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Five Summer Stories


Well-crafted and wildly popular 1972 surf film made by Californians Greg MacGillivray and Jim Freeman. Although the MacGillivray-Freeman team had been making surf films together for over five years and were regarded as tops in the field, their previous movie, Waves of Change (1968), was a bit lost in the swirl of the early shortboard revolution and had been a box-office disappointment. It was agreed that Five Summer Stories would be their last surfing film, as both MacGillivray and Freeman were being courted by Hollywood studios.

Five Summer Stories cost $24,000 to make; which at the time was roughly double the going rate. It didn't break new ground conceptually, but its production values were outstanding across the board: the film was well-composed and color-saturated (including water photography by original surf moviemaker Bud Browne), the editing was smooth (with some perspective-lending clips from past decades), and the soundtrack was excellent (featuring the Beach Boys and Laguna Beach country rockers Honk, among other artists). Revered surf artist and cartoonist Rick Griffin was commissioned to do the film's poster; it was inspired, Griffin said, by a newspaper ad for the 1971 film A Clockwork Orange. (Griffin wasn't happy with the original version of the poster; in later versions the wax-offering surfer is wearing sunglasses.)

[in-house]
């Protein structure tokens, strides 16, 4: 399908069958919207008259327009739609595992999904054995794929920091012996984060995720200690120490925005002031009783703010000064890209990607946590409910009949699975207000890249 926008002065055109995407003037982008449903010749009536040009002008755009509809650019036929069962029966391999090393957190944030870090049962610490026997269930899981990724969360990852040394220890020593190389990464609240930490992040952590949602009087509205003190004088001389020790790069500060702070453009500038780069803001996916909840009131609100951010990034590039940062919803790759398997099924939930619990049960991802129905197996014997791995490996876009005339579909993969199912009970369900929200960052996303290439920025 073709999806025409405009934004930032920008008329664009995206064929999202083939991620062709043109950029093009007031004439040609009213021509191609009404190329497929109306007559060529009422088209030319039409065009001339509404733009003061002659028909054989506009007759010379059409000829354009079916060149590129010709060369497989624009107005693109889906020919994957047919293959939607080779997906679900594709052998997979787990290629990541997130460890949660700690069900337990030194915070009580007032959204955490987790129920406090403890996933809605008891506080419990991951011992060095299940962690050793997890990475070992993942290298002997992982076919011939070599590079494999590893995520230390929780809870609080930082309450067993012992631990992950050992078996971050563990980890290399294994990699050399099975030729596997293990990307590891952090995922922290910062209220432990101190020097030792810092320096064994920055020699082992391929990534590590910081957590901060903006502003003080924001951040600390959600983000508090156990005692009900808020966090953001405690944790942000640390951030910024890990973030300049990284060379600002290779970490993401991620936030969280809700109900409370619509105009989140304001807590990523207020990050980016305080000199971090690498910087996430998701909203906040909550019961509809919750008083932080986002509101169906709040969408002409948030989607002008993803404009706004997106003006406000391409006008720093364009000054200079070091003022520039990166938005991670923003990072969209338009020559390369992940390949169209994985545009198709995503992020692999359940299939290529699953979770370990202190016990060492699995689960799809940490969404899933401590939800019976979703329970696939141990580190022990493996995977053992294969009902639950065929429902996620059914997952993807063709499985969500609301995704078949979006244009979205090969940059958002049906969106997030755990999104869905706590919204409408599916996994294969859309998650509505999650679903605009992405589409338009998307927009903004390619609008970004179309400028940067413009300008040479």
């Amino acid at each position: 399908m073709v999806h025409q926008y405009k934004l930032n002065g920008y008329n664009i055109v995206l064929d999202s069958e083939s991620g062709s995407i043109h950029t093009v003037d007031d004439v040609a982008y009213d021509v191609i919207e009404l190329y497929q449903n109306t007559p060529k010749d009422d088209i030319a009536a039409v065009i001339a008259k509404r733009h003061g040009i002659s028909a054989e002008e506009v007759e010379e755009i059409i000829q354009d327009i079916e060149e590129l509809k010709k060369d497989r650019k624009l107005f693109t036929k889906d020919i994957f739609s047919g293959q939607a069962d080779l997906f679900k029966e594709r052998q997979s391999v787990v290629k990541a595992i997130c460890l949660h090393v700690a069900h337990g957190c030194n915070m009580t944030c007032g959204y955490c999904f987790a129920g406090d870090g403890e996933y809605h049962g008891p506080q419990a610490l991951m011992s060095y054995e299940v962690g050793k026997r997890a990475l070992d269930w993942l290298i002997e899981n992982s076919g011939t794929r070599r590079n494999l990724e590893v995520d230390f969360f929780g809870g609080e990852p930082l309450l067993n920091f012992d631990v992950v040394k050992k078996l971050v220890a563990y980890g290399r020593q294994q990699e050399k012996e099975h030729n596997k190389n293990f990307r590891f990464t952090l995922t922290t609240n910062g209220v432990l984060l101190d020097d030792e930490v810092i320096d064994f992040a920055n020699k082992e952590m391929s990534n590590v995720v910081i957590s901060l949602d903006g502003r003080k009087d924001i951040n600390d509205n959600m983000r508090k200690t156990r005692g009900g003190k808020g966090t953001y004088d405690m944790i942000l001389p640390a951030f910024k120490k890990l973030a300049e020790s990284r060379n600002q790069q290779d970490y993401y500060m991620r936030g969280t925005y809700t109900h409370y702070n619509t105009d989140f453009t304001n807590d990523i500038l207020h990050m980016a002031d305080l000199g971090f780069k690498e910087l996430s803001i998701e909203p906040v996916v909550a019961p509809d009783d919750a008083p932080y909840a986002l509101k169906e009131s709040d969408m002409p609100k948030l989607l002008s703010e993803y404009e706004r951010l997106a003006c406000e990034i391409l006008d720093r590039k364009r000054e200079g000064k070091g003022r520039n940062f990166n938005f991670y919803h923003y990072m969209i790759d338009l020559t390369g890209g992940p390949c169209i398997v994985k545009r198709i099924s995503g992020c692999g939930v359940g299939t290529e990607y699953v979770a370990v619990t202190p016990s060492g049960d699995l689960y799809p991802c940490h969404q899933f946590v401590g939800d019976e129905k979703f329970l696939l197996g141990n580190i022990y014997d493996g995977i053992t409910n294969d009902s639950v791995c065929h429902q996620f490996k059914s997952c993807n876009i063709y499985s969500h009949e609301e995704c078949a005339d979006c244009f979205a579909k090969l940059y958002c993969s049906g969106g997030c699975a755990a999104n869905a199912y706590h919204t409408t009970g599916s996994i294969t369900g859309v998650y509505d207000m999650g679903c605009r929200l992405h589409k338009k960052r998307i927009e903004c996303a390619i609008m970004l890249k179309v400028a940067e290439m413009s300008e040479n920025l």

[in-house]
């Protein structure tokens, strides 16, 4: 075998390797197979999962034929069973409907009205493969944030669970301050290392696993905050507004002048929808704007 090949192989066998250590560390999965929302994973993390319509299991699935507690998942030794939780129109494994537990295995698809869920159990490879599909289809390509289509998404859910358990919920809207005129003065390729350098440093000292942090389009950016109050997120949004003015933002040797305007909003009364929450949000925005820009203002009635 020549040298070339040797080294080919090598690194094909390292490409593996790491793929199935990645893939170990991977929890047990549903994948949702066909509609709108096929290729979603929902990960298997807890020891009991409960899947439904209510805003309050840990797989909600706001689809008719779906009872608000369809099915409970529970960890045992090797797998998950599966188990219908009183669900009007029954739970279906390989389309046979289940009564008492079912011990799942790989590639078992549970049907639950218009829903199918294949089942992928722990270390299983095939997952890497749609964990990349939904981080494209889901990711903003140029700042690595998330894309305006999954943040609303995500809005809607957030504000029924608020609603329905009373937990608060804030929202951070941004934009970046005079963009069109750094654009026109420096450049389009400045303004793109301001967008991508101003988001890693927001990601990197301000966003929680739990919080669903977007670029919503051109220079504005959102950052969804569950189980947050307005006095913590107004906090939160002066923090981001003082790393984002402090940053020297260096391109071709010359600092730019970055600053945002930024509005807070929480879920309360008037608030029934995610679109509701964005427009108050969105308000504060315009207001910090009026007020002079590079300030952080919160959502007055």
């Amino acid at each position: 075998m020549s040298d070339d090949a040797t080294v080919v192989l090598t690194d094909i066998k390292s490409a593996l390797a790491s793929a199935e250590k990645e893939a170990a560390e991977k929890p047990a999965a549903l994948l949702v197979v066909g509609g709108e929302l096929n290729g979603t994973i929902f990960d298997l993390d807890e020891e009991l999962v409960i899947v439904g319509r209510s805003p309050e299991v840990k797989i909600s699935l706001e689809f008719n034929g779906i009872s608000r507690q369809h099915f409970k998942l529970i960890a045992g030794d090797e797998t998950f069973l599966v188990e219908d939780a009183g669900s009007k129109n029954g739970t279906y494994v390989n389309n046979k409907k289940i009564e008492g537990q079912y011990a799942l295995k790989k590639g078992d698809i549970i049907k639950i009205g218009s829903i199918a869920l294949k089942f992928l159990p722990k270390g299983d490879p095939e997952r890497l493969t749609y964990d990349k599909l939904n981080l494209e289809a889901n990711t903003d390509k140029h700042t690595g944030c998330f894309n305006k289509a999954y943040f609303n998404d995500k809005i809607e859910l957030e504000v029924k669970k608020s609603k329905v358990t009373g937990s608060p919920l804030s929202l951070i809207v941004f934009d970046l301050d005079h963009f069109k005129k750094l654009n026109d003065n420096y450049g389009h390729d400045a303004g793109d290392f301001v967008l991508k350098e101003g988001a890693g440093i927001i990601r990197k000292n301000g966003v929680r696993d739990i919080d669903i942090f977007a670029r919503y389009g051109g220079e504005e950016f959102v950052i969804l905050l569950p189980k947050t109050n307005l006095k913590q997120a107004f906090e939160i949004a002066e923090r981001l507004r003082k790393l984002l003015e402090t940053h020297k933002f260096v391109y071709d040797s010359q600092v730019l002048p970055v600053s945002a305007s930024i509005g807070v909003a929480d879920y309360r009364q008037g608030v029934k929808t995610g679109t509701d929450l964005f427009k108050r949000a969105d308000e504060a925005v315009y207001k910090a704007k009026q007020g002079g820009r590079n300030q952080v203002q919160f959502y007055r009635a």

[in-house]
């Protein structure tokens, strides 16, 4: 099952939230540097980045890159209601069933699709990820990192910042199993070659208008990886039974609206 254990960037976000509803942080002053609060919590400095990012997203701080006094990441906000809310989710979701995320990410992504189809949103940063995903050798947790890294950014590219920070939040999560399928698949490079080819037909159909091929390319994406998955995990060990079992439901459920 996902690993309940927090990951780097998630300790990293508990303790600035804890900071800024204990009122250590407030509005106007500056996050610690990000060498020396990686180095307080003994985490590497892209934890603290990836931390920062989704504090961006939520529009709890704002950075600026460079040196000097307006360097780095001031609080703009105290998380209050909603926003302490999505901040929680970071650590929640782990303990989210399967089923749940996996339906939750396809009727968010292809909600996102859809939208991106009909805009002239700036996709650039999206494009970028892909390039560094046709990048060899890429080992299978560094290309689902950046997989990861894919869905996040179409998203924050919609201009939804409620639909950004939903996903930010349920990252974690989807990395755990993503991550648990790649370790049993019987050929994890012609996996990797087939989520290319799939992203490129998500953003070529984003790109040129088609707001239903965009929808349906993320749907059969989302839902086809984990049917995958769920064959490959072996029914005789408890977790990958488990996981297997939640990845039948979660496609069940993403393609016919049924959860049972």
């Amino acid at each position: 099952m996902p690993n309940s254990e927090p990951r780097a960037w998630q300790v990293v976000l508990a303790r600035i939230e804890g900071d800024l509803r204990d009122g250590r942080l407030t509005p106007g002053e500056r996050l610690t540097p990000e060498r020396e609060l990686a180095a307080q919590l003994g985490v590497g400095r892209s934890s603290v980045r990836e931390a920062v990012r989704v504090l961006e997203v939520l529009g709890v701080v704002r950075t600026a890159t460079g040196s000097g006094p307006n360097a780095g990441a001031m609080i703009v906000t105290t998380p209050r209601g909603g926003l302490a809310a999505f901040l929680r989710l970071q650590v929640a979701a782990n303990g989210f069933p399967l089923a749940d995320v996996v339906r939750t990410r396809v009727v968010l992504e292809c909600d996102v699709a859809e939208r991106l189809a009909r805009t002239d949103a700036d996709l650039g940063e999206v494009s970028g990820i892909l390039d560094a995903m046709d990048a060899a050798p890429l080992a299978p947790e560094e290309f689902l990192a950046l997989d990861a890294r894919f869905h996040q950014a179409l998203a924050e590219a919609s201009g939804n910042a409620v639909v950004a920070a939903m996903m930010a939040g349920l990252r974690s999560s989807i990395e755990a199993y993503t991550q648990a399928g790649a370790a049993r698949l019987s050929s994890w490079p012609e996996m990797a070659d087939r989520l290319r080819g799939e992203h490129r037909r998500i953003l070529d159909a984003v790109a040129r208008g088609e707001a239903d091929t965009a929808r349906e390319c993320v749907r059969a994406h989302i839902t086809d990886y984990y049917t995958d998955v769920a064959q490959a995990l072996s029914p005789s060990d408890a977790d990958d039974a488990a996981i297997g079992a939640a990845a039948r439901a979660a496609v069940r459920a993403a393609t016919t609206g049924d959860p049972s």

Five Summer Stories debuted to a full house at the 3,000-seat Santa Monica Civic Auditorium on March 24, 1972, and a Rolling Stone film critic wrote that the audience was "dazzled [and] stunned." Hawaiian surfer Gerry Lopez was the star of Five Summer Stories, supported by Jeff Hakman, David Nuuhiwa, Margo Oberg, Terry Fitzgerald, Bill Hamilton, Angie Reno, Corky Carroll, and dozens of others. Updated versions of the movie came out each year until 1978, and ticket volume remained high season after season.

After Five Summer Stories, Freeman worked on a small number of Hollywood-made movies, including Jonathan Livingston Seagull (1973) and The Towering Inferno (1974), then was killed in a 1976 helicopter accident. MacGillivray contributed to Big Wednesday (1978) and The Shining (1980), then went on to great success working in the IMAX big-screen format.

Surfer magazine in 1987 picked Five Summer Stories, Locked In (1964), and The Endless Summer (1966) as the three best surf movies of all time. Surfing magazine placed Five Summer Stories at #9 on their 2009 list of the "25 Greatest Surf Movies of All Time." Five Summer Stories was released on video in 1995.